For others, love of their dogs extends even beyond the grave. Frederick the Great, the deliciously eccentric king of Prussia known for his military prowess and love of potatoes, requested to be buried next to his favorite dogs. His request was ignored by his successor, who buried him in Potsdam garrison church, and he was only returned to the palace, and the tombs of his dogs, at Sanssouci 205 years later. Frederick was neither the first nor the last to be buried with his dogs. The Roman historian Pliny the Younger tells us that children were sometimes buried with their pets, and the remains of Viking burials reveal that dogs followed their masters to Valhalla. Even though dog-human burials are fairly common in a variety of ancient cultures, it’s difficult to know if this was a sign of affection. In Viking burials, for examples, dogs seem to have been included as guides. Scholarly theories about other burial sites include the idea that dogs were buried with humans in order to provide protection, rather than affection, in the afterlife.
Arguably, however, no community has loved its dogs so much as the town of Neuville in the Dombes region of France. In the thirteenth century a Dominican friar traveling in the region ran across the story of Guinefort, a servant in the household of a local aristocratic family. One day the lord and lady of the manor went out, leaving their young infant in the charge of the servants. A serpent entered the child’s bedroom, headed towards the cradle. Guinefort, who was watching the child at the time, saw the serpent and tried to catch it, overturning the cradle and being injured in the process. When the family returned they found the bedroom in disarray, Guinefort injured on the ground, and blood splattered everywhere. A fellow servant accused Guinefort of attacking the child and the father quickly drew his sword and killed Guinefort. It was only later that the family found the child uninjured and realized what had happened.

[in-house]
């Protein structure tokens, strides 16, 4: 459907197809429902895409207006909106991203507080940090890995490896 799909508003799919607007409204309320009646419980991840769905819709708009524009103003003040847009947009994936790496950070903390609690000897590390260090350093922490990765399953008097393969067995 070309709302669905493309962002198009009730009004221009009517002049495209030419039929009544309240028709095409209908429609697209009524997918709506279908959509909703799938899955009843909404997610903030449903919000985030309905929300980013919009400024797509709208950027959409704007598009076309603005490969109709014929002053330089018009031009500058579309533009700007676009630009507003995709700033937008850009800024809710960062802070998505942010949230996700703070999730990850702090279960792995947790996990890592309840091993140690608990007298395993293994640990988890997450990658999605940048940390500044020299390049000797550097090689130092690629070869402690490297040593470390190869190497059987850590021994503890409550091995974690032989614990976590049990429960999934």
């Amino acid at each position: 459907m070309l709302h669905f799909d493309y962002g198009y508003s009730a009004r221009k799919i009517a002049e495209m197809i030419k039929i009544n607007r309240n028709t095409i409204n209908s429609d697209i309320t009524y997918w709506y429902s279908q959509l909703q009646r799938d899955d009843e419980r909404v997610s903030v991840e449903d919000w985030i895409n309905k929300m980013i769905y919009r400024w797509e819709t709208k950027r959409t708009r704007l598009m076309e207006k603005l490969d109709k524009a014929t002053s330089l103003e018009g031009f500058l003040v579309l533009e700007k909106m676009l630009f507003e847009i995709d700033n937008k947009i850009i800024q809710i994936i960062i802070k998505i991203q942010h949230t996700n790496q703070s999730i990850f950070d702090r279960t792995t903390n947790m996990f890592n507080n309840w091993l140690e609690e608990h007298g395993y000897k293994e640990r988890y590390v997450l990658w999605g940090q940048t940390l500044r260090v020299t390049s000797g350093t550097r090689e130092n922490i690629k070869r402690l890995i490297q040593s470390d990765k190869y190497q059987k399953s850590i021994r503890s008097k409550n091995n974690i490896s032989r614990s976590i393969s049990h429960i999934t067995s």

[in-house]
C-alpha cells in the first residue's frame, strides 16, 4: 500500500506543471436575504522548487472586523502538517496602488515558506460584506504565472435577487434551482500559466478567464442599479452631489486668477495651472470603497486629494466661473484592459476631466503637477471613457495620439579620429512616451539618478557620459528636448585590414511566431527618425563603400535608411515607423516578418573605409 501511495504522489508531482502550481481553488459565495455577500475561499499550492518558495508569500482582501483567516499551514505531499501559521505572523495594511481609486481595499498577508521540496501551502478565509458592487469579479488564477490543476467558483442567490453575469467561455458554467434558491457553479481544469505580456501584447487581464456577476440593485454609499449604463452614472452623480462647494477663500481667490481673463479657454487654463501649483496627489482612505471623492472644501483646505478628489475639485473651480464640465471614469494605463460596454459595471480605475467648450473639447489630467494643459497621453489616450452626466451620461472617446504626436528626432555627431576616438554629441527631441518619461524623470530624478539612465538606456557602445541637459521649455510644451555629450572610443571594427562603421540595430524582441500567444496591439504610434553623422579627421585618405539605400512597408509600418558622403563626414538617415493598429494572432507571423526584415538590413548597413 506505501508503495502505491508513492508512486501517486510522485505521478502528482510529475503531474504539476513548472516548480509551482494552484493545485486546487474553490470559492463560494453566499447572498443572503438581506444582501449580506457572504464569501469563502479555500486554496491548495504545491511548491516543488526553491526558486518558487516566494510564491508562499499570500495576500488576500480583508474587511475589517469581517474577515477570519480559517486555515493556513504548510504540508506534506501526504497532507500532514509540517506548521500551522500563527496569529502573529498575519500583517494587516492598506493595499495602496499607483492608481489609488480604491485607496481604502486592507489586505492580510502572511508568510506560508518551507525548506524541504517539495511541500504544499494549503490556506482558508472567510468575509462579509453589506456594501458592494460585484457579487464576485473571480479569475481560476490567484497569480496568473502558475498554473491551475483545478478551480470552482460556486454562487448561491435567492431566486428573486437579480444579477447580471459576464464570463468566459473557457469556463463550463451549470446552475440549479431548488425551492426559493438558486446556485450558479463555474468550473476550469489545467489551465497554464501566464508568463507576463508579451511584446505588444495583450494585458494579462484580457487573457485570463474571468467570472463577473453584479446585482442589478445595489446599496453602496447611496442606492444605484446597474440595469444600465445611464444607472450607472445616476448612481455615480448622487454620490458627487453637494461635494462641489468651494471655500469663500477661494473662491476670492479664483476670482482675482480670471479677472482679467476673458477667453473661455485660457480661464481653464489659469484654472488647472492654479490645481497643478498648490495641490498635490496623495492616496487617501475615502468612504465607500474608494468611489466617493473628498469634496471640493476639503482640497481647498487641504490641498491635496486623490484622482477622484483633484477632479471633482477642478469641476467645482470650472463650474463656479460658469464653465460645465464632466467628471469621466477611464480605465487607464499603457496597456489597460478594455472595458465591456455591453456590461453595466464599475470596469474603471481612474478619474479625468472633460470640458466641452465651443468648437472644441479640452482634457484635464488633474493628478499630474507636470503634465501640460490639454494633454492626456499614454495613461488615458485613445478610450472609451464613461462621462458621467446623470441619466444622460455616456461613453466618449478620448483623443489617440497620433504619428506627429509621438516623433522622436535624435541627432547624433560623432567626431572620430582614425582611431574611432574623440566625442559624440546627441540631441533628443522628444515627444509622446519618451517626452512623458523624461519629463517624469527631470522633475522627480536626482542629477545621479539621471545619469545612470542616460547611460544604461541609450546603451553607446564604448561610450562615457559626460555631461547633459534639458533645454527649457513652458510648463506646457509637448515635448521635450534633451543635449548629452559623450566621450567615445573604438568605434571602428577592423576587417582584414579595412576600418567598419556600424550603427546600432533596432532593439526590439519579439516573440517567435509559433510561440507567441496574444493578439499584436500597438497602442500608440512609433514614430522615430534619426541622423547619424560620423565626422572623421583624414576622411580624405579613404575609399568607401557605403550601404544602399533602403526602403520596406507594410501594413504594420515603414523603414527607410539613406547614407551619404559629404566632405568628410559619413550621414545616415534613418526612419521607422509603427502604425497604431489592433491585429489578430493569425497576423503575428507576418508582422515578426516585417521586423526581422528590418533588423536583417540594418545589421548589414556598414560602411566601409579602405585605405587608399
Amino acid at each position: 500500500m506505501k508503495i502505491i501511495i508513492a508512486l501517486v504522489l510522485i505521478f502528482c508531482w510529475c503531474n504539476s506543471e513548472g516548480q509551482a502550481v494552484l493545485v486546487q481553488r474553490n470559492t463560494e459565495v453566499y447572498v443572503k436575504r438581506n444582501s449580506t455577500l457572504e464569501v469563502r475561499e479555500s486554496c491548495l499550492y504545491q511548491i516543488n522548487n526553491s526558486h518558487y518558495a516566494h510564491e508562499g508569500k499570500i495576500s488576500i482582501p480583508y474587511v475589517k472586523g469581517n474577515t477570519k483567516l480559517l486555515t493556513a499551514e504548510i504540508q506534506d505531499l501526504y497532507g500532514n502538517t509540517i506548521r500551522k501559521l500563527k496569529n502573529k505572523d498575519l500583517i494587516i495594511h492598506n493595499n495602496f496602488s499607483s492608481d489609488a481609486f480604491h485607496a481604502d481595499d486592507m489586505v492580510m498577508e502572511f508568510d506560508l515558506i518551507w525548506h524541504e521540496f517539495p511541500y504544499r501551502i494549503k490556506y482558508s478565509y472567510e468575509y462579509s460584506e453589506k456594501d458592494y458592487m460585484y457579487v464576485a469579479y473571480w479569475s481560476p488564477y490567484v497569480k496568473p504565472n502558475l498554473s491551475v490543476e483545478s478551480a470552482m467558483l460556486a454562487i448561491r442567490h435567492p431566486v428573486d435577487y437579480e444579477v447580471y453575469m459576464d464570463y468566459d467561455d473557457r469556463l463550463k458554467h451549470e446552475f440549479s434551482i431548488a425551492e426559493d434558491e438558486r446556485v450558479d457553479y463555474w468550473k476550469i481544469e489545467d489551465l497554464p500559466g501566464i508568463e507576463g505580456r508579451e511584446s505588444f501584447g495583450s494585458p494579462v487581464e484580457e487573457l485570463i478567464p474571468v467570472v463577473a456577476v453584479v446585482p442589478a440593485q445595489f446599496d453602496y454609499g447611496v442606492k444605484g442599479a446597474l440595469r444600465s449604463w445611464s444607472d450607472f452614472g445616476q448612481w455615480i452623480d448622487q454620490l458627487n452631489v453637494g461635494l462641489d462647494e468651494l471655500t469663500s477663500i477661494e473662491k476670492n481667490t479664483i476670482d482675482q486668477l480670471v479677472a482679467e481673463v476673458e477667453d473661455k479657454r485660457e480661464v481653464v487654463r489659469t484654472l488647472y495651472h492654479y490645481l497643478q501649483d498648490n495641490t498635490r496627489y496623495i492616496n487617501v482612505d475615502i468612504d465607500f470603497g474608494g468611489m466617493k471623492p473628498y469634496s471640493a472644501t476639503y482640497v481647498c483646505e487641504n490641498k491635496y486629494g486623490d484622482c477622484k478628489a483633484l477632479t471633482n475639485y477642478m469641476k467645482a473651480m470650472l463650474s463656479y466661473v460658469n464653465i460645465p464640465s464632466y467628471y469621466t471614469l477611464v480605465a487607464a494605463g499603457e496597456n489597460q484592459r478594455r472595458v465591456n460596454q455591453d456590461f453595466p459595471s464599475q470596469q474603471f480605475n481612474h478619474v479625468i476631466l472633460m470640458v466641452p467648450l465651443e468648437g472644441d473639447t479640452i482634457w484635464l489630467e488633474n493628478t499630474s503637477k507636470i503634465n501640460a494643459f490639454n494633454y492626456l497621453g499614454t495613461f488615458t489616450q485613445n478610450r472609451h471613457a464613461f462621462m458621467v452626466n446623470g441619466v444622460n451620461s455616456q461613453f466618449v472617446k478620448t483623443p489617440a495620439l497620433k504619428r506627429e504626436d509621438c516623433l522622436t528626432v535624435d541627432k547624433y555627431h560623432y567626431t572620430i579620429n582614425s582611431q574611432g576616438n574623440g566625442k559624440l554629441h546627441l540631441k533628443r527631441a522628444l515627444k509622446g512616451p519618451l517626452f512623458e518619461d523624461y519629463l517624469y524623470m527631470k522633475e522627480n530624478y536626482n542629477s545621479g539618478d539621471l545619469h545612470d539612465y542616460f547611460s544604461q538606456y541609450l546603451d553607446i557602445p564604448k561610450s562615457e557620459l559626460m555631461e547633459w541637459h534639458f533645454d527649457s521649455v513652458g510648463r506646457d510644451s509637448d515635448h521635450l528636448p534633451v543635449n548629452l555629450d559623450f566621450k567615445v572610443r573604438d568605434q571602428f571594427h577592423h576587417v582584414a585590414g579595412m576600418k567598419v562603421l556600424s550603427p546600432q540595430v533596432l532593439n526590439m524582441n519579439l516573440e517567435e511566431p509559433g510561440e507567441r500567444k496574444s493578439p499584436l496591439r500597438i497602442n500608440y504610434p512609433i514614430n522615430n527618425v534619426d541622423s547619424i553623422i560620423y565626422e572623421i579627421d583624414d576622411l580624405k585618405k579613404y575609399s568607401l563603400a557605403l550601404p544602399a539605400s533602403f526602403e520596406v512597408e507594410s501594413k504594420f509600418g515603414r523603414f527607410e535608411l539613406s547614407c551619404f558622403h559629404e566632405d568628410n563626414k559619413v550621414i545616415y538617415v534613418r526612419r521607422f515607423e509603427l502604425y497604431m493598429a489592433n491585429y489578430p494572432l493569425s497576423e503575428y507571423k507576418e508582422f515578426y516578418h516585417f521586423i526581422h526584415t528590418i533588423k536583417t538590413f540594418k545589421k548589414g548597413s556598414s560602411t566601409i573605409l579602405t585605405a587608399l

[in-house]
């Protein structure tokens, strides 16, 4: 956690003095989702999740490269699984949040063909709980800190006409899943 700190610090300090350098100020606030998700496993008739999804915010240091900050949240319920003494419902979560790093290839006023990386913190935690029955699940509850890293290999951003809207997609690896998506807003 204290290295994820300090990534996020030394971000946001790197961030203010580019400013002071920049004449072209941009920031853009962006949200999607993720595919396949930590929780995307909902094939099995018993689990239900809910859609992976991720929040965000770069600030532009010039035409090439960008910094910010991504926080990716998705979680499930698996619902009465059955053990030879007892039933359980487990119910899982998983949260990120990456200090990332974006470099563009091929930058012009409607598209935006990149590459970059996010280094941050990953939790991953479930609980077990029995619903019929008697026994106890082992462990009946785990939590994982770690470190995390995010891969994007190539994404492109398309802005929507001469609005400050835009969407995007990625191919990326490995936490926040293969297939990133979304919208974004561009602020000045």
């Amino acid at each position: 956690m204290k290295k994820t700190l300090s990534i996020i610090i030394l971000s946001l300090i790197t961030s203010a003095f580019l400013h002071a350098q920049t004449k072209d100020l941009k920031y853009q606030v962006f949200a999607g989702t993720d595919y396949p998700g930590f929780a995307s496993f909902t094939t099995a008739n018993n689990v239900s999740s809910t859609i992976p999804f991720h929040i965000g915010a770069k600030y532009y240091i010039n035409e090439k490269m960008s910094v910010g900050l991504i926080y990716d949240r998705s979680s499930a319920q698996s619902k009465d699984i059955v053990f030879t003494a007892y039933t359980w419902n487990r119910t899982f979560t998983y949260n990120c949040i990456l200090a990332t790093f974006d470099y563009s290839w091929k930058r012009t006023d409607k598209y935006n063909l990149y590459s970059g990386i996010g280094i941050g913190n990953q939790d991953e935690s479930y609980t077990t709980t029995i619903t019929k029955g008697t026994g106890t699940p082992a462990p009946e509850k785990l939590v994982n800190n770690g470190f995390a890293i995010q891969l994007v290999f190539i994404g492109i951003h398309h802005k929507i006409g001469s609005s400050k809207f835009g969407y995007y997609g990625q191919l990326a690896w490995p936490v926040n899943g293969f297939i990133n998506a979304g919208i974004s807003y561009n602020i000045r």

After her death Guinefort was buried and local people began to venerate her grave. She became known as St. Guinefort and people used to bring their sick children to her grave in the hope that she could offer some protection to them. All of which would be a whole lot more intelligible if it weren’t for the fact that Guinefort was a greyhound.
In the sixteenth century church officials, bowing to the pressure of Protestant ridicule of the “greyhound saint,” tried to eliminate the practice and crush the cult of St. Guinefort. No such luck. Even after World War I people were still venerating Guinefort. The treatment of Guinefort is a testimony to how much people love dogs and saints, but it’s also representative of a period in which animals could sometimes be treated as people. Pigs in this period were regularly tried for murdering infants and small children. In one such case in 1386, a pig was dressed in human clothing before she was hung. Similarly in 1750, when a donkey was put on trial for an improper sexual relationship with a man called Jacques Ferron, a number of local people testified that the she-ass was an “honest creature” and she was acquitted (Ferron was hanged).
It’s easy to see why, as people began to regard animals in general as having human qualities, dogs would start to gain a reputation for loyalty and devotion. If pigs were seen as low-key killers, dogs began to gain a reputation for being “man’s best friend.” But if Games of Thrones and macabre news stories have taught us anything it’s that canine behavior is contextual. As long as they have food dogs are devoted companions; deprive them of it for long enough and we start to look good enough to eat.